Yesterday, Tesla (NASDAQ:TSLA) announced that the company would be placing its new Gigafactory in Nevada, where it had already broken ground and many believed it would ultimately place the Gigafactory. And during the Gubernatorial debate in California, between sitting Governor Jerry Brown and challenger Neel Kashkari the topic of Tesla’s Gigafactory was brought up as a lost business opportunity for California by Kashkari.
Kashkari stated, “We need to bring good jobs to California. Tesla is one of many examples of this failure of this Administration.” Then, Governor Brown followed by saying, “It’s pretty clear what happened. We fought hard for Tesla, but Tesla wanted a massive upfront cash payment that I don’t think would be fair to the taxpayers of California.” He then goes on to talk about how when Tesla wanted to build their car they picked a factory in California and that they continue to maintain their presence in California. In fact, Jerry Brown neglected to mention that Tesla has been slowly increasing hiring for their NUMMI factory in Fremont, California as they continue to ramp their production of the Tesla Model S and upcoming Model X.
Now, getting to Nevada itself, the Nevada state legislature had already approved the Tesla tax deal ahead of the announcement and it appears as though Tesla had pretty much already made their decision when they announced that they had broken ground in Nevada but were still confirming locations. So, if anything, there’s a very good chance that the cash payment they were looking for would have been to sweeten the deal over what Nevada had already approved.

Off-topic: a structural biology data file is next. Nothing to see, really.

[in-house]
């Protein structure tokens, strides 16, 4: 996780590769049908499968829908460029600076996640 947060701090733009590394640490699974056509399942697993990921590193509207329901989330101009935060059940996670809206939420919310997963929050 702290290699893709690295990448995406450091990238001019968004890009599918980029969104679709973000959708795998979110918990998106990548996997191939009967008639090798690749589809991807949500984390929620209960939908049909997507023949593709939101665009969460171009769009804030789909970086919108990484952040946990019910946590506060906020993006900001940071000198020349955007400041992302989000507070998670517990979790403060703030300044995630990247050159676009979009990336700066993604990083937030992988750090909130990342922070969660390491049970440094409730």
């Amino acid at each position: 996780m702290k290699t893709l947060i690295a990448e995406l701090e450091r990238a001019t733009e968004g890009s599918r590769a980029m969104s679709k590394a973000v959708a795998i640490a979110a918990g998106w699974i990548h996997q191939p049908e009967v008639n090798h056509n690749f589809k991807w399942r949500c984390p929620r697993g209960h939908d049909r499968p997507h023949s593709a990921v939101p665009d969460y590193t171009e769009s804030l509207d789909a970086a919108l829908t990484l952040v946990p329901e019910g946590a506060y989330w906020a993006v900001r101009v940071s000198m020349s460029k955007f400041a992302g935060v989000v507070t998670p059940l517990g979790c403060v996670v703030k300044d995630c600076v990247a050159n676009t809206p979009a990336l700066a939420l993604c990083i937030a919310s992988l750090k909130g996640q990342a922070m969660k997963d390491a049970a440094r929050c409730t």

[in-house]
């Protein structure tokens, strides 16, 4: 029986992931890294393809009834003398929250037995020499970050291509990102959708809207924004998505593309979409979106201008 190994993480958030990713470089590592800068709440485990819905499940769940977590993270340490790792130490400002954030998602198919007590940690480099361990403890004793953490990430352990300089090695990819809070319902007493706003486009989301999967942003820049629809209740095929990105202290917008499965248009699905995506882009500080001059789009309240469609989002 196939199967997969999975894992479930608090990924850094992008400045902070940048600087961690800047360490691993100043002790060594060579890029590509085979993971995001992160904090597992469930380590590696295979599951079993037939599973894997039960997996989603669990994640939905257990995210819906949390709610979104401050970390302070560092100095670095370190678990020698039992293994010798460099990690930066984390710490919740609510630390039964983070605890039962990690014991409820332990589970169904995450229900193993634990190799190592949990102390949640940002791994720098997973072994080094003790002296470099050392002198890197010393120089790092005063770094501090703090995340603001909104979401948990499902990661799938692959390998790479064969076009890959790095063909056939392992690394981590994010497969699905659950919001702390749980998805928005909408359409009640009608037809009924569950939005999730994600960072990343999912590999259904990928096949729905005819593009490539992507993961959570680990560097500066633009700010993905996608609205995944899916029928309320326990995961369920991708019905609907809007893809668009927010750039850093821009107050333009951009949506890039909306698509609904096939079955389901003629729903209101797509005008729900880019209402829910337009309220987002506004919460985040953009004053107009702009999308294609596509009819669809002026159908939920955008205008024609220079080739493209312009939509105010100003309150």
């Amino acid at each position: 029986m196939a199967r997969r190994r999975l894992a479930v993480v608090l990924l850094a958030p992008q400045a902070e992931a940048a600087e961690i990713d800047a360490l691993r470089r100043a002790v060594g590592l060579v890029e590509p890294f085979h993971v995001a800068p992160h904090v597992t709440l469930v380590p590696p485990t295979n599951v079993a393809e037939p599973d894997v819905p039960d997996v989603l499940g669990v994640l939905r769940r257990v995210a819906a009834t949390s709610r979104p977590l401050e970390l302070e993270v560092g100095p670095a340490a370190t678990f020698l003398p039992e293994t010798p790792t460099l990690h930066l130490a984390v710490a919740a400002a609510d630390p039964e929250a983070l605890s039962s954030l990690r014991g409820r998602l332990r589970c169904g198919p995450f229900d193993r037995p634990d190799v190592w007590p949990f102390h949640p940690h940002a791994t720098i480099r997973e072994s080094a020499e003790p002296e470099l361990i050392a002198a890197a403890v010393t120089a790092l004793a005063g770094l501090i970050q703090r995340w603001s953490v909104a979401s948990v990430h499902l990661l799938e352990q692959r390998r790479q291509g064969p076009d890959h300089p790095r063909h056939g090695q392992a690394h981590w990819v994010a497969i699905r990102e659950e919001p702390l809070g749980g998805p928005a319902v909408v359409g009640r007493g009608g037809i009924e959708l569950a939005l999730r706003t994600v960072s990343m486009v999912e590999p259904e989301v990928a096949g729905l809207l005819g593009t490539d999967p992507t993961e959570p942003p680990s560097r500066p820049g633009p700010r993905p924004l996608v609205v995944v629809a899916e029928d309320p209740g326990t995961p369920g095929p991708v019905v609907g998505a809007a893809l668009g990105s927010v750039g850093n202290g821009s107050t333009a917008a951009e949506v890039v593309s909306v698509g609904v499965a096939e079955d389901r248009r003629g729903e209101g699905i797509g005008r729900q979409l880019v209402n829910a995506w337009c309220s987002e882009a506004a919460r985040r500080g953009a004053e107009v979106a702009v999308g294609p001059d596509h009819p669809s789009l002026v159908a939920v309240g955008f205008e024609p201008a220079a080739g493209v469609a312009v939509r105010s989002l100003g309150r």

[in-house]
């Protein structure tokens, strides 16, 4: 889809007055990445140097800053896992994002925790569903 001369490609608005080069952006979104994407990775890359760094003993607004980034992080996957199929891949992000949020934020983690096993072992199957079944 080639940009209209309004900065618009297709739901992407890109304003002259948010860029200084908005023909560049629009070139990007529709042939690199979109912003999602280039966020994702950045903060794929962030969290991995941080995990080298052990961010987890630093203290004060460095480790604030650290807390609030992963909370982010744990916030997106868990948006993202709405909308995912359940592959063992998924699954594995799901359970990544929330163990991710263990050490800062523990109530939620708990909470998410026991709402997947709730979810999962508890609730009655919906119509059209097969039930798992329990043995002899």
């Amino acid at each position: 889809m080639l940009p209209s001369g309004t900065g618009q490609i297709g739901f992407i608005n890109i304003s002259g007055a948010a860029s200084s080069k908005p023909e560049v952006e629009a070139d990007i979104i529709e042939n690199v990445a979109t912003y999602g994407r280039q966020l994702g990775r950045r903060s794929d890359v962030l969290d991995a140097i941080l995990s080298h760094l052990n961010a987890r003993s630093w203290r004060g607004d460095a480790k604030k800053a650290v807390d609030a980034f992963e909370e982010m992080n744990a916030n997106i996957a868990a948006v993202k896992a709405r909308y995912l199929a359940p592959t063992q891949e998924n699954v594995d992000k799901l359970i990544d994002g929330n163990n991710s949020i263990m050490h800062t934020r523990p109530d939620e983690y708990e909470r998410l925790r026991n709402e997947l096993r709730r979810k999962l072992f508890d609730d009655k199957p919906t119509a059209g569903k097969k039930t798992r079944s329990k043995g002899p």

As you can see from the breakdown above, Tesla would be allowed to operate in Nevada essentially tax free for a decade, something that makes the long term profitability of this Gigafactory incredibly easy and encourages Tesla to try to generate as much profit as possible.
So, Governor Brown of California would have been forced to convince the state legislature to not only approve something similar to nevada but also to sweeten the deal with some sort of upfront cash deal as he had indicated in during the debate. He did not harbor any ill will towards Tesla, encouraging them to do well in Nevada because the rest of the company’s operations are still located in California and the better they do, the better the State of California does and they will inevitably hire more people and contribute more to the tax base of the state. The Gigafactory and the accompanying 6000 jobs would without a doubt be beneficial to the state economy, but at a very high cost to tax payers.